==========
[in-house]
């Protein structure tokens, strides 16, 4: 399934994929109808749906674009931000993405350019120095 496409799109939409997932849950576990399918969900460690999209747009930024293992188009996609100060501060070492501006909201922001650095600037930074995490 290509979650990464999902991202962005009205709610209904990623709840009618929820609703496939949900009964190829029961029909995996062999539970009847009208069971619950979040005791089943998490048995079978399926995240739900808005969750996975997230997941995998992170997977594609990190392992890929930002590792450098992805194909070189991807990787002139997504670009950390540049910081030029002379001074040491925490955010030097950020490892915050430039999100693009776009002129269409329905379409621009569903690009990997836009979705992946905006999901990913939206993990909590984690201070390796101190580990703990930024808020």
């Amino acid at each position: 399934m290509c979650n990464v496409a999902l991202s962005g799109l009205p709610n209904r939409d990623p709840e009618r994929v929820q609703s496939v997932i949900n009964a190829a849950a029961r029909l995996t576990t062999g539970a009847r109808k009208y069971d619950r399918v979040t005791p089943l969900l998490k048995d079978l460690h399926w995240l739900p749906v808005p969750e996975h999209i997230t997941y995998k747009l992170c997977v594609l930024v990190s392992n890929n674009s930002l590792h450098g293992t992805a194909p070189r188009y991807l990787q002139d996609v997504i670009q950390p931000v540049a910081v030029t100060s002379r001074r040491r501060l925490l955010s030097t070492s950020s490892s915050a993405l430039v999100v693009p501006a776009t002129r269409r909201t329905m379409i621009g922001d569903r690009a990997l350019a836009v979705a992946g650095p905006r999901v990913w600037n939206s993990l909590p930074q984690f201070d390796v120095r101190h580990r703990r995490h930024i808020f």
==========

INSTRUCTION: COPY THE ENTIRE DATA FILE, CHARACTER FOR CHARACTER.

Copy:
[in-house]
């Protein structure tokens, strides 16, 4: 399934994929109808749906674009931000993405350019120095 496409799109939409997932849950576990399918969900460690999209747009930024293992188009996609100060501060070492501006909201922001650095600037930074995490 290509979650990464999902991202962005009205709610209904990623709840009618929820609703496939949900009964190829029961029909995996062999539970009847009208069971619950979040005791089943998490048995079978399926995240739900808005969750996975997230997941995998992170997977594609990190392992890929930002590792450098992805194909070189991807990787002139997504670009950390540049910081030029002379001074040491925490955010030097950020490892915050430039999100693009776009002129269409329905379409621009569903690009990997836009979705992946905006999901990913939206993990909590984690201070390796101190580990703990930024808020």
């Amino acid at each position: 399934m290509c979650n990464v496409a999902l991202s962005g799109l009205p709610n209904r939409d990623p709840e009618r994929v929820q609703s496939v997932i949900n009964a190829a849950a029961r029909l995996t576990t062999g539970a009847r109808k009208y069971d619950r399918v979040t005791p089943l969900l998490k048995d079978l460690h399926w995240l739900p749906v808005p969750e996975h999209i997230t997941y995998k747009l992170c997977v594609l930024v990190s392992n890929n674009s930002l590792h450098g293992t992805a194909p070189r188009y991807l990787q002139d996609v997504i670009q950390p931000v540049a910081v030029t100060s002379r001074r040491r501060l925490l955010s030097t070492s950020s490892s915050a993405l430039v999100v693009p501006a776009t002129r269409r909201t329905m379409i621009g922001d569903r690009a990997l350019a836009v979705a992946g650095p905006r999901v990913w600037n939206s993990l909590p930074q984690f201070d390796v120095r101190h580990r703990r995490h930024i808020f």